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Courtnall Brings Family's Diverse Successes to Wheeling

Friday, February 5th
Courtnall Brings Family's Diverse Successes to Wheeling

Wheeling Nailers rookie Lawton Courtnall got his start in hockey around the same time as everyone else did. “When his dad [former NHLer Russ Courtnall]  was still playing, I actually took him to one of the local rinks in Los Angeles and said ‘okay it’s time for you to get on skates and learn how to skate,” his mother, Paris Vaughan Courtnall laughed, “so we went with one of my good friends and her son. We didn’t even know how to lace up skates and we took them out there.” 

The 6-foot forward has certainly grown from his first strides in LA and started playing in Victoria, BC. “We lived right down the street from my uncle [Geoff Courtnall] and he has two sons who were a little bit older than me, but they were kind of like my older brothers growing up; I spent a lot of time with them.” Courtnall stated, “They were both playing hockey, so that’s kind of what made me really want to get into the game. My parents signed me up at the local rink, it’s actually the same rink my dad grew up playing at so I just started there and never looked back.”

Courtnall’s father and uncle played a combined 2,078 in the NHL, his mother was an actress appearing in Buffy the Vampire Slayer and the Fresh Prince of Bel-Air, his sister Ally won an NCAA national championship with UCLA soccer, but success in his family didn’t start there. His maternal grandmother, jazz musician Sarah Vaughan, has been cited as ‘one of the most wondrous voices of the 20th century.’ Garnering four Grammy Awards, including a Lifetime Achievement Award in 1989, which is given to "performers who, during their lifetimes, have made creative contributions of outstanding artistic significance to the field of recording.” His grandmother’s accolades also include a star on the Hollywood Walk of Fame, inductions into the American Jazz Hall of Fame, Grammy Hall of Fame, and New Jersey Hall of Fame.

“Growing up, I didn’t know much about her success and stuff. I knew that she was very famous, but I didn’t really comprehend it until 5 years ago when she was honored with her own US Postal Stamp,” he explained, “Me, my mom and my two sisters, we flew to Newark, NJ for the ceremony and once we walked into the building, I couldn’t believe how many people were there and crying in the audience. It was just insane how many lives she touched and still to this day, how big of an influence she is on people and other musicians. It was really cool to see how big she was for some people.”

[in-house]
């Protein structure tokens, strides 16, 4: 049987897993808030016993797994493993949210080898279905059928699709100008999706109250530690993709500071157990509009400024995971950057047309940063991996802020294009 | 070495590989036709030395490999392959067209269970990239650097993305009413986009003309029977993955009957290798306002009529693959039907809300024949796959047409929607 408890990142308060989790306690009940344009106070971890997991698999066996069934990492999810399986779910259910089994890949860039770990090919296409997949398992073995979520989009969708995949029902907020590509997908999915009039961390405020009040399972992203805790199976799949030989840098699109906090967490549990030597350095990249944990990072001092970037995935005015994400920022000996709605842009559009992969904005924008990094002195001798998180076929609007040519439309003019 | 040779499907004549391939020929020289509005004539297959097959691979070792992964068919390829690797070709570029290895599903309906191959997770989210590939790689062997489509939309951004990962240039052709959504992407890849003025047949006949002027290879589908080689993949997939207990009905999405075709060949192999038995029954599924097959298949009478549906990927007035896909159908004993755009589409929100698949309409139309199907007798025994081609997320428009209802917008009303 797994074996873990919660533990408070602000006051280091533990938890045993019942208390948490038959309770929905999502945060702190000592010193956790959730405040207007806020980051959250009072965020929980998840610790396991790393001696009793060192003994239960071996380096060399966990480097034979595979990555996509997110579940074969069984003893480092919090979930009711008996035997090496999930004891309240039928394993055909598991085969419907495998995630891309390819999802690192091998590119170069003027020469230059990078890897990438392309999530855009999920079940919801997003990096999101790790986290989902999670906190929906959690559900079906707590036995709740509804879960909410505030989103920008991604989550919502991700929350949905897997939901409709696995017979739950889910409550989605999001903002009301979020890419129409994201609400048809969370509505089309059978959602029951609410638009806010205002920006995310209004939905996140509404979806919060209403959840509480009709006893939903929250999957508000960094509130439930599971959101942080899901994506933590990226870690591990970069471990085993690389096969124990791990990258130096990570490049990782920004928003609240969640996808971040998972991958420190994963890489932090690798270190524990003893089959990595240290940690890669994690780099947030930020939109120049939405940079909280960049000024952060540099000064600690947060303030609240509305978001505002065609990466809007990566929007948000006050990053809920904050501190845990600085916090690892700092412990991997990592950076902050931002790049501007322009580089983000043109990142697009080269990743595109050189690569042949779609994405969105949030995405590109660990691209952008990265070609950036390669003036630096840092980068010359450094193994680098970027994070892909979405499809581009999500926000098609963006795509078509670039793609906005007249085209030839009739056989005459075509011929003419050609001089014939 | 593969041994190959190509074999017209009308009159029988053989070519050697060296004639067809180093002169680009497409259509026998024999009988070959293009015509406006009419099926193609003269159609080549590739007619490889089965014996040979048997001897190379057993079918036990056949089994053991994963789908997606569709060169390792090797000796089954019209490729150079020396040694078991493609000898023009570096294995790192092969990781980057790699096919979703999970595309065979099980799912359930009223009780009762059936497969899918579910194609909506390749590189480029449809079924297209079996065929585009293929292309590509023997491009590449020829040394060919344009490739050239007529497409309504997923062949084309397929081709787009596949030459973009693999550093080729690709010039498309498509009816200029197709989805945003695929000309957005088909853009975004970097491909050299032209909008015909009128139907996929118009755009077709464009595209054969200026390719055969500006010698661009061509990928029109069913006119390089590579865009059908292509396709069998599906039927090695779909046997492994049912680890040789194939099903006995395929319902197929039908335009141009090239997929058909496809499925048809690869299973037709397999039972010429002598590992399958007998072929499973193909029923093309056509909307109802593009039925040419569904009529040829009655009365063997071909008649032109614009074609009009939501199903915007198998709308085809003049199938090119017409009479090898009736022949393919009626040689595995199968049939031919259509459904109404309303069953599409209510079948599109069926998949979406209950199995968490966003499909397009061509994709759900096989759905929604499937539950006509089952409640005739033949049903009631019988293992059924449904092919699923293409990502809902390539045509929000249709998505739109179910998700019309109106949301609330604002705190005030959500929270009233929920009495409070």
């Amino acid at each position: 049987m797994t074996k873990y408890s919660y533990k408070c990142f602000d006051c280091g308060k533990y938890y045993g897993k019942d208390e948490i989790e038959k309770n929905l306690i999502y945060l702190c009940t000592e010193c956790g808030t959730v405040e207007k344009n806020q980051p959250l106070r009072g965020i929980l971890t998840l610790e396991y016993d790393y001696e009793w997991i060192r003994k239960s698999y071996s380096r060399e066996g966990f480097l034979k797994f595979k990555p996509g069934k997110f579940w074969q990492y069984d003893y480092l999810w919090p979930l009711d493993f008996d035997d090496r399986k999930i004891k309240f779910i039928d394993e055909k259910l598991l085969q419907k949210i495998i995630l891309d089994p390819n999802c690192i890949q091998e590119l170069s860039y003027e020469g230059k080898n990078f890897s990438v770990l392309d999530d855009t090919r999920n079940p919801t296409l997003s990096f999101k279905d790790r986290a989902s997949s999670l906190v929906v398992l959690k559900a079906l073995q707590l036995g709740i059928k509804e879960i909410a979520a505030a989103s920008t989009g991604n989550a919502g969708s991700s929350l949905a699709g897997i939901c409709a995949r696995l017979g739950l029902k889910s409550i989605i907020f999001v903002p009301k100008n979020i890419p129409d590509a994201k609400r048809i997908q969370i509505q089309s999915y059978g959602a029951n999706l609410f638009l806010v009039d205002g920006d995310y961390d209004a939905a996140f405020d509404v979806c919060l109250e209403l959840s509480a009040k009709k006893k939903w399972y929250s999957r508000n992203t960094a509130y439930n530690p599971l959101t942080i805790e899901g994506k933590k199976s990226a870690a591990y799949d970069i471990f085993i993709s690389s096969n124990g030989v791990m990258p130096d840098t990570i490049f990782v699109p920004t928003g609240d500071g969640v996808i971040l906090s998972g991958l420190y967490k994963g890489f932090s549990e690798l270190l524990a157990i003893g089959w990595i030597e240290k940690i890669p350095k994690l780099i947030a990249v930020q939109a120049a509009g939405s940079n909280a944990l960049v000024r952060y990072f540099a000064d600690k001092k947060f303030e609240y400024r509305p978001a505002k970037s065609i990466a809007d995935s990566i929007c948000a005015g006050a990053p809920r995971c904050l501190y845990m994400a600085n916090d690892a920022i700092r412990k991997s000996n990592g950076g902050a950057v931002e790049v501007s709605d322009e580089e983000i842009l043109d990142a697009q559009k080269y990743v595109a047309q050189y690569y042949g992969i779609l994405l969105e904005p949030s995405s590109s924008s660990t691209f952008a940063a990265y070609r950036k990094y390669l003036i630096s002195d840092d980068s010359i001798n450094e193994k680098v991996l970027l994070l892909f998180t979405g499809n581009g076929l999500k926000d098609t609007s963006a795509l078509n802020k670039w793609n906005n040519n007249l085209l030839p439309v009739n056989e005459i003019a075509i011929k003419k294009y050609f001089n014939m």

His grandmother’s success soared from Newark. His mother described that the city has always been great and she was very proud to be from Newark and to have grown up there, “as a kid, you don’t see the bad,” Mrs. Courtnall’s mother made the decision for their family to leave during the Newark Riots in the summer of 1967.Four decades later in 2007, the New Jersey Devils would call downtown Newark their new home. “When we went back for the stamp, I hadn’t been there in a while and it’s just really beautiful what they’ve done there, it’s tremendous... to have a hockey team there--wow, that’s great.”

With hockey teams moving and expanding into new areas, this allows for diversity within the sport to grow. “Growing up, I always had a few teams I’d play on where’d there be one other black kid on the team, but coming into Wheeling, I think we have four. And it’s just so cool to see just how diverse this sport is getting,” the rookie explained, “Like, look at this year’s NHL draft: the second overall pick Quinton Byfield’s black and he’s the highest black player ever picked. It’s just really cool to see the direction the sport is going and I love that. I love being on a team where we have more than one or two guys, so it’s really cool to be a part of.” 

When asked about his favorite player growing up, Courtnall’s smile widened, “I always loved Jarome Iginla growing up. When I was younger, I chose number 12 because of him and they gave me number 12 when I got to Wheeling so it’s kind of funny. He was a guy that I looked at and he looked like me. I saw that he was in the NHL and obviously doing really well so it was really cool.”

With the NHL’s expansion of their Hockey is for Everyone campaign, more awareness around the sport and more diversity among team rosters, this is only the beginning. “I think it’s just going to keep growing all over the world and different types of people are going to start picking it up,” Courtnall continued, “Going back to what I said about Byfield, it’s a huge step not only for the black community, but also the League as a whole. It’s really cool to see and I just think you’re going to see more and more players are going to be coming out and being really good players and it’s going to be amazing.”

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